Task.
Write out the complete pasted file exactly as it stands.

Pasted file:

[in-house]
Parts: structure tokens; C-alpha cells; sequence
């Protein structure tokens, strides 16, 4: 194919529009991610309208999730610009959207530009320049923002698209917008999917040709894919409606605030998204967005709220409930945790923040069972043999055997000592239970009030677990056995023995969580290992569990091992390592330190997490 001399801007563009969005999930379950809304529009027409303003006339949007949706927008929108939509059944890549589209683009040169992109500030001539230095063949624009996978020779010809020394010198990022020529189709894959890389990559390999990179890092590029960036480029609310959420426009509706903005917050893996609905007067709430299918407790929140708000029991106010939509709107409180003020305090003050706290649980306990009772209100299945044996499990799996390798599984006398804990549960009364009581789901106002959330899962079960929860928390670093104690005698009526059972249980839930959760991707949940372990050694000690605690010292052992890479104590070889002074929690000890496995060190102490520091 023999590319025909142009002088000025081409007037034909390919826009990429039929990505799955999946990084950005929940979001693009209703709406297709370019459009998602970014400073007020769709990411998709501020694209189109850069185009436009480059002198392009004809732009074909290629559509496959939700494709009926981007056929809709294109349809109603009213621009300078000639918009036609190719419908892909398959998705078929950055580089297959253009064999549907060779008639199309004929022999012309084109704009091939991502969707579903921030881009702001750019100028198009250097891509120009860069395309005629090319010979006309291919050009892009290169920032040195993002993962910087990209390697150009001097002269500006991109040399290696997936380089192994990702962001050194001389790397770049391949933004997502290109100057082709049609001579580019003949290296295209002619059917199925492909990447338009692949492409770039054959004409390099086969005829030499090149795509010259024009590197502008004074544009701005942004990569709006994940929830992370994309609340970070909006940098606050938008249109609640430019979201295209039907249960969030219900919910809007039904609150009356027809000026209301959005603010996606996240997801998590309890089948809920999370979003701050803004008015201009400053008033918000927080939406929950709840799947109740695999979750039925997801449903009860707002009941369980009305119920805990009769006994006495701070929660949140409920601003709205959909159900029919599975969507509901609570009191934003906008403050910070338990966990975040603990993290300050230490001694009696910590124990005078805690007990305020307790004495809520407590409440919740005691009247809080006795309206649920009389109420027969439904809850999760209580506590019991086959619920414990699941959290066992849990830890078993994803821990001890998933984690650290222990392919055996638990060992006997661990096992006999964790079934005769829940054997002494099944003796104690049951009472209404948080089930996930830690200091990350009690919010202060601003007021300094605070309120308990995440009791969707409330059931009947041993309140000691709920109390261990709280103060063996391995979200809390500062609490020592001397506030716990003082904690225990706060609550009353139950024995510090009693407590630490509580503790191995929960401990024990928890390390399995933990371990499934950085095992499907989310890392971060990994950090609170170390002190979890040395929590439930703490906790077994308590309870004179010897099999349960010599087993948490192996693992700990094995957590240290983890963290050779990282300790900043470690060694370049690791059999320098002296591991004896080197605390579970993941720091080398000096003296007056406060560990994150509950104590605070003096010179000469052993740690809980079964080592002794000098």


[in-house]
Parts: structure tokens; C-alpha cells; sequence
């Protein structure tokens, strides 16, 4: 194919529009991610309208999730610009959207530009320049923002698209917008999917040709894919409606605030998204967005709220409930945790923040069972043999055997000592239970009030677990056995023995969580290992569990091992390592330190997490 001399801007563009969005999930379950809304529009027409303003006339949007949706927008929108939509059944890549589209683009040169992109500030001539230095063949624009996978020779010809020394010198990022020529189709894959890389990559390999990179890092590029960036480029609310959420426009509706903005917050893996609905007067709430299918407790929140708000029991106010939509709107409180003020305090003050706290649980306990009772209100299945044996499990799996390798599984006398804990549960009364009581789901106002959330899962079960929860928390670093104690005698009526059972249980839930959760991707949940372990050694000690605690010292052992890479104590070889002074929690000890496995060190102490520091 023999590319025909142009002088000025081409007037034909390919826009990429039929990505799955999946990084950005929940979001693009209703709406297709370019459009998602970014400073007020769709990411998709501020694209189109850069185009436009480059002198392009004809732009074909290629559509496959939700494709009926981007056929809709294109349809109603009213621009300078000639918009036609190719419908892909398959998705078929950055580089297959253009064999549907060779008639199309004929022999012309084109704009091939991502969707579903921030881009702001750019100028198009250097891509120009860069395309005629090319010979006309291919050009892009290169920032040195993002993962910087990209390697150009001097002269500006991109040399290696997936380089192994990702962001050194001389790397770049391949933004997502290109100057082709049609001579580019003949290296295209002619059917199925492909990447338009692949492409770039054959004409390099086969005829030499090149795509010259024009590197502008004074544009701005942004990569709006994940929830992370994309609340970070909006940098606050938008249109609640430019979201295209039907249960969030219900919910809007039904609150009356027809000026209301959005603010996606996240997801998590309890089948809920999370979003701050803004008015201009400053008033918000927080939406929950709840799947109740695999979750039925997801449903009860707002009941369980009305119920805990009769006994006495701070929660949140409920601003709205959909159900029919599975969507509901609570009191934003906008403050910070338990966990975040603990993290300050230490001694009696910590124990005078805690007990305020307790004495809520407590409440919740005691009247809080006795309206649920009389109420027969439904809850999760209580506590019991086959619920414990699941959290066992849990830890078993994803821990001890998933984690650290222990392919055996638990060992006997661990096992006999964790079934005769829940054997002494099944003796104690049951009472209404948080089930996930830690200091990350009690919010202060601003007021300094605070309120308990995440009791969707409330059931009947041993309140000691709920109390261990709280103060063996391995979200809390500062609490020592001397506030716990003082904690225990706060609550009353139950024995510090009693407590630490509580503790191995929960401990024990928890390390399995933990371990499934950085095992499907989310890392971060990994950090609170170390002190979890040395929590439930703490906790077994308590309870004179010897099999349960010599087993948490192996693992700990094995957590240290983890963290050779990282300790900043470690060694370049690791059999320098002296591991004896080197605390579970993941720091080398000096003296007056406060560990994150509950104590605070003096010179000469052993740690809980079964080592002794000098």